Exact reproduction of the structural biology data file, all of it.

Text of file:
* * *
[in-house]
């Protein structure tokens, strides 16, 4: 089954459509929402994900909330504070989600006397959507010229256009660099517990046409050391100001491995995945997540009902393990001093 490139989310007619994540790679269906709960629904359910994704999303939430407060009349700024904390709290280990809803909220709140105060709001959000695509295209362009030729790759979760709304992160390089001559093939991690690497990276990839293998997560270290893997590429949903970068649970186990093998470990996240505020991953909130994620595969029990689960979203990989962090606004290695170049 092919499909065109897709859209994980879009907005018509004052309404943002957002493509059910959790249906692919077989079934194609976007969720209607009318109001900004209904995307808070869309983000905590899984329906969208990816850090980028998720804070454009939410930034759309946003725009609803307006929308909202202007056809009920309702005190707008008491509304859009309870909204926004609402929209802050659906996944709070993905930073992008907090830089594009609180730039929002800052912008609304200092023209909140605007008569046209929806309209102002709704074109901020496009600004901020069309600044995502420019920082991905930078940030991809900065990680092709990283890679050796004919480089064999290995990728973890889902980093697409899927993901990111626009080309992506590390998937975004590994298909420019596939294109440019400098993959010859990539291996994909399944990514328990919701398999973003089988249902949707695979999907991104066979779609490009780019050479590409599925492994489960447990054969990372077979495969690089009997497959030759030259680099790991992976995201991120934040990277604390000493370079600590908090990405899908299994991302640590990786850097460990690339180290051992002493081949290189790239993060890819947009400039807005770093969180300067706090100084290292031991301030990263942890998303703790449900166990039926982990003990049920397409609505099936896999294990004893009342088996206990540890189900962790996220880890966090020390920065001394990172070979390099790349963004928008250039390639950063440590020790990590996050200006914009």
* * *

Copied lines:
[in-house]
């Protein structure tokens, strides 16, 4: 089954459509929402994900909330504070989600006397959507010229256009660099517990046409050391100001491995995945997540009902393990001093 490139989310007619994540790679269906709960629904359910994704999303939430407060009349700024904390709290280990809803909220709140105060709001959000695509295209362009030729790759979760709304992160390089001559093939991690690497990276990839293998997560270290893997590429949903970068649970186990093998470990996240505020991953909130994620595969029990689960979203990989962090606004290695170049 092919499909065109897709859209994980879009907005018509004052309404943002957002493509059910959790249906692919077989079934194609976007969720209607009318109001900004209904995307808070869309983000905590899984329906969208990816850090980028998720804070454009939410930034759309946003725009609803307006929308909202202007056809009920309702005190707008008491509304859009309870909204926004609402929209802050659906996944709070993905930073992008907090830089594009609180730039929002800052912008609304200092023209909140605007008569046209929806309209102002709704074109901020496009600004901020069309600044995502420019920082991905930078940030991809900065990680092709990283890679050796004919480089064999290995990728973890889902980093697409899927993901990111626009080309992506590390998937975004590994298909420019596939294109440019400098993959010859990539291996994909399944990514328990919701398999973003089988249902949707695979999907991104066979779609490009780019050479590409599925492994489960447990054969990372077979495969690089009997497959030759030259680099790991992976995201991120934040990277604390000493370079600590908090990405899908299994991302640590990786850097460990690339180290051992002493081949290189790239993060890819947009400039807005770093969180300067706090100084290292031991301030990263942890998303703790449900166990039926982990003990049920397409609505099936896999294990004893009342088996206990540890189900962790996220880890966090020390920065001394990172070979390099790349963004928008250039390639950063440590020790990590996050200006914009």